October 2012

The EEOC recently issued guidance on how an employer’s stereotypical responses to victims of domestic violence, sexual assault or stalking could run afoul of the discrimination laws. The guidance, here, gives some examples which, to the savvy employer, may appear obvious examples of inappropriate (and unlawful) stereotyping. However, the guidance is worth the read. Why? A few reasons:

  1. So often, the characteristics that cause us the most challenge are those that we are blind to in ourselves but can so easily see in others. We employment lawyers and HR professionals are no exception. Thus, being reminded of (and challenged to rid) inappropriate stereotypes in our workplaces is never a wasted exercise.
  2. Some of the examples provided in the EEOC guidance can assist the next round of training. An employer would be wise to add some of the examples used in the guidance. This ‘ever-seeking-to-improve’ approach to training serves the important dual purpose of not merely providing more thorough training for legal defense, but most importantly, more thorough training for creating the kind of workplace that is responsive to the ever-changing needs of all employees – in essence, helping to create the kind of workplace where we all would want to work.
  3. Some may claim that this guidance serves as another example of the EEOC’s reaching for greater enforcement and “stretching” Title VII and other discrimination laws. An unbiased read, however, more likely will disclose that the examples do reflect inappropriate stereotypes that employers would be wise to rid from their workplaces.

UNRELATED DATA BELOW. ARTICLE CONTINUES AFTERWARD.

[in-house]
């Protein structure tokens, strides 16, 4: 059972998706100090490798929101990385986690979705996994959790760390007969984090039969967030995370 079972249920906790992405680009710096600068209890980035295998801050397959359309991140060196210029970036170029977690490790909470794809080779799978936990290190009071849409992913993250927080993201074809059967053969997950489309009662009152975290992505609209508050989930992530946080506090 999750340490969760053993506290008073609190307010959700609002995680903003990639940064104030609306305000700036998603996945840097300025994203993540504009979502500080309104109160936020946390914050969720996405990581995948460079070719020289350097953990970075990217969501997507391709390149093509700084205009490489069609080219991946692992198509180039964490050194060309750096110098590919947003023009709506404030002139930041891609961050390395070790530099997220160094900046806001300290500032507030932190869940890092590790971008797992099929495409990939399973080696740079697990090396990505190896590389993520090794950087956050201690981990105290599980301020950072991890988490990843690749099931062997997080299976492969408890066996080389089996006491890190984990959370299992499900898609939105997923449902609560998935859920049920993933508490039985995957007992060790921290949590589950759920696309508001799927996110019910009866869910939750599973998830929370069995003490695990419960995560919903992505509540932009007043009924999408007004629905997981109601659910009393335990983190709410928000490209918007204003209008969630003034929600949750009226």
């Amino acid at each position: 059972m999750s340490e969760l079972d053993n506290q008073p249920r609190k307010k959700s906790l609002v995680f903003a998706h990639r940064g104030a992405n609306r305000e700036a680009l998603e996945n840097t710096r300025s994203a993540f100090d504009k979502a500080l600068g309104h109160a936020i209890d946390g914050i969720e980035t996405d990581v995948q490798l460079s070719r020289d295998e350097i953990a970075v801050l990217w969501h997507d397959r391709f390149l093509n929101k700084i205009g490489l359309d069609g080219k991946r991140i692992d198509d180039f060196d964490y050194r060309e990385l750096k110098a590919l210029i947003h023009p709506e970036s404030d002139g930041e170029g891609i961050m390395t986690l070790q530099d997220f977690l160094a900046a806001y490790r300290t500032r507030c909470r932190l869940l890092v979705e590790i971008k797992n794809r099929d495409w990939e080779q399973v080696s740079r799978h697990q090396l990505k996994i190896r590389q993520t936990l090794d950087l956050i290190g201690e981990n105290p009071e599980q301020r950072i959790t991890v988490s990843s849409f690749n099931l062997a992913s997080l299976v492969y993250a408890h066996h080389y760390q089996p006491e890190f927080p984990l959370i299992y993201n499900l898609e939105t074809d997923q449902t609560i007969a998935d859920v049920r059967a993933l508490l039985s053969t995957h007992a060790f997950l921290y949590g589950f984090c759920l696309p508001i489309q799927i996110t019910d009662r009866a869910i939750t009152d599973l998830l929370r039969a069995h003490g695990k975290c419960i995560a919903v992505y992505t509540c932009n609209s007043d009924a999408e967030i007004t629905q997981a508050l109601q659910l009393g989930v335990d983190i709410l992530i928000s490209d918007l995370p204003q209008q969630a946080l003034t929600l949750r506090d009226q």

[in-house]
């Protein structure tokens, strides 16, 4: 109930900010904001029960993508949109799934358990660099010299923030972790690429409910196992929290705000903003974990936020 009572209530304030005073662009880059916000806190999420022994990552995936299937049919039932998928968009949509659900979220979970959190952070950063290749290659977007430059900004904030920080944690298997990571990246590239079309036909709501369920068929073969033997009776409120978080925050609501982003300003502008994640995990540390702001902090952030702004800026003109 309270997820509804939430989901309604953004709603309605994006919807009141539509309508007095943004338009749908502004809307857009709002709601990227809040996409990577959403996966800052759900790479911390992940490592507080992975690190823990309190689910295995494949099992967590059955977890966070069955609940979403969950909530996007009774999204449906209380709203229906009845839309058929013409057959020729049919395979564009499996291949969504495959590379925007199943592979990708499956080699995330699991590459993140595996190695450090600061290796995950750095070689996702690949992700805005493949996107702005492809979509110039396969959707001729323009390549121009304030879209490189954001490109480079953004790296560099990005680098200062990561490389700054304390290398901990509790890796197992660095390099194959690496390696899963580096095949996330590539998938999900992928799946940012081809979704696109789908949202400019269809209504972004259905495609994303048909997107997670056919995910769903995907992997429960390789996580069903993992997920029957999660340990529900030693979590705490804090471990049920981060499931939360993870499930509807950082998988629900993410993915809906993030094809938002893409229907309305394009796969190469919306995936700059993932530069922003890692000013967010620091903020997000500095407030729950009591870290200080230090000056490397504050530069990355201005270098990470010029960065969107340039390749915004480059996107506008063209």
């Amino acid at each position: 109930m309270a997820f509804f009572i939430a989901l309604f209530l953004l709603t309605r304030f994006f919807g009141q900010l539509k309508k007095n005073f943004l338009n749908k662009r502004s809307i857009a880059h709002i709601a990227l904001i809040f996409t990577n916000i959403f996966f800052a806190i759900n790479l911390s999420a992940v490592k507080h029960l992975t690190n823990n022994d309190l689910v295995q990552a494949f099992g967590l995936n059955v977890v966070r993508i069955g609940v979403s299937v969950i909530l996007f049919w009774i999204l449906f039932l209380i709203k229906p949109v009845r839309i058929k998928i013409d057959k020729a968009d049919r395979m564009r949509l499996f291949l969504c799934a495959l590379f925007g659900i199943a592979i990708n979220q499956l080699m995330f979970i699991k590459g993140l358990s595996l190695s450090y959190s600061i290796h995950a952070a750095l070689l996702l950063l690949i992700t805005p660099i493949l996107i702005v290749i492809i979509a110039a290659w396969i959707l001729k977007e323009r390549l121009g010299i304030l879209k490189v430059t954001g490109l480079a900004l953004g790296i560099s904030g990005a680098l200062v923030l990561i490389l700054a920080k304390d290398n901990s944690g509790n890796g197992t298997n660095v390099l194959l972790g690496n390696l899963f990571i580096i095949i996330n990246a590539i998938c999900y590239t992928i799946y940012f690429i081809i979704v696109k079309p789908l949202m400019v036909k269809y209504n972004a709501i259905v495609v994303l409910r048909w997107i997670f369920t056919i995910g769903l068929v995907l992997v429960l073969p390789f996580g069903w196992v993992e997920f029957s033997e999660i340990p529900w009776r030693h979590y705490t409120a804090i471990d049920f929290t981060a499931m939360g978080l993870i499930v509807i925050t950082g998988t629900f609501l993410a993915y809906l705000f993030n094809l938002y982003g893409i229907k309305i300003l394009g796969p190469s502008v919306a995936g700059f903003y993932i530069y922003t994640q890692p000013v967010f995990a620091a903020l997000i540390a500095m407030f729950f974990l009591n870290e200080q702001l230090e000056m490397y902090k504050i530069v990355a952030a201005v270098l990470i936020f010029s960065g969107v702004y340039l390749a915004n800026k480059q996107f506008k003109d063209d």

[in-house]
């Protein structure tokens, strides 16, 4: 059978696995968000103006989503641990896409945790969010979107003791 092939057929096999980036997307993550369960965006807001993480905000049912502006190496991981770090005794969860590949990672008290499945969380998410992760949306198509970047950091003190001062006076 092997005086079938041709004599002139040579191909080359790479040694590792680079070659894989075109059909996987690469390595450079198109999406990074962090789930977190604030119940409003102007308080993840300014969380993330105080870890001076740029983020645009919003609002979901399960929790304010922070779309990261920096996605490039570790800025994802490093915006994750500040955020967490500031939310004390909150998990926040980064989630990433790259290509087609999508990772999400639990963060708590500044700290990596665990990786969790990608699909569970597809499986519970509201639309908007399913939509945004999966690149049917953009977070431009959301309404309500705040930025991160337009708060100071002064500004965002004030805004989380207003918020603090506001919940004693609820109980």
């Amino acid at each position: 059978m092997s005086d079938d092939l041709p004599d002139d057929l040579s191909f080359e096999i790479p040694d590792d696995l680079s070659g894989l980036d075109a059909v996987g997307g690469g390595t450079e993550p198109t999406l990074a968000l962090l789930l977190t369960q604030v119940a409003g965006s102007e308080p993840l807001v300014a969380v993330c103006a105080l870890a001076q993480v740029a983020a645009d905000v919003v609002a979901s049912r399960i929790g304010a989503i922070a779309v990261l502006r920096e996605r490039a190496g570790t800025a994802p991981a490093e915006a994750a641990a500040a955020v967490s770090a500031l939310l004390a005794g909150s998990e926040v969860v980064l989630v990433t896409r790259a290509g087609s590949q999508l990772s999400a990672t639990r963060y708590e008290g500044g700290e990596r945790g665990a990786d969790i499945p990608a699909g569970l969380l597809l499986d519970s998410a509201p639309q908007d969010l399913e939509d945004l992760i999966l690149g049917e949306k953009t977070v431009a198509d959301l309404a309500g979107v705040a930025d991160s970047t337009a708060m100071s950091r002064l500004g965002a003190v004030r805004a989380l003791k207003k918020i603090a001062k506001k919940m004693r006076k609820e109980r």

The National Labor Relations Board (NLRB, “the Board”) is at it again. In a recent ruling, the Board found an employer’s routine “courtesy” policy violated its employees’ Section 7 rights. Time will tell whether a federal court will agree with the Board and enforce its decision, but employers should take note of the current regulatory environment and the Board’s aggressive view in examining company policies.

In a split 2-1 decision recently issued by the NLRB (Karl Knauz Motors, Inc., 358 NLRB No. 164 (9/28/12)), the Board found that an auto dealership’s maintenance of an employee handbook provision requiring every employee to display “courtesy” toward customers, vendors, suppliers and fellow employees, violated Section 7 of the National Labor Relations Act (the “Act”)1. The majority, consisting of Chairman Mark Pearce and Member Sharon Block, found that the courtesy policy was “overbroad” and interfered with employee rights. They reasoned that employees “. . . would reasonably construe its broad prohibition against ‘disrespectful’ conduct and ‘language which injures the image or reputation of the Dealership’” to include protected Section7 activity such as statements objecting to or seeking to improve working conditions. Continue Reading Does Your “Courtesy” Policy Violate the NLRA?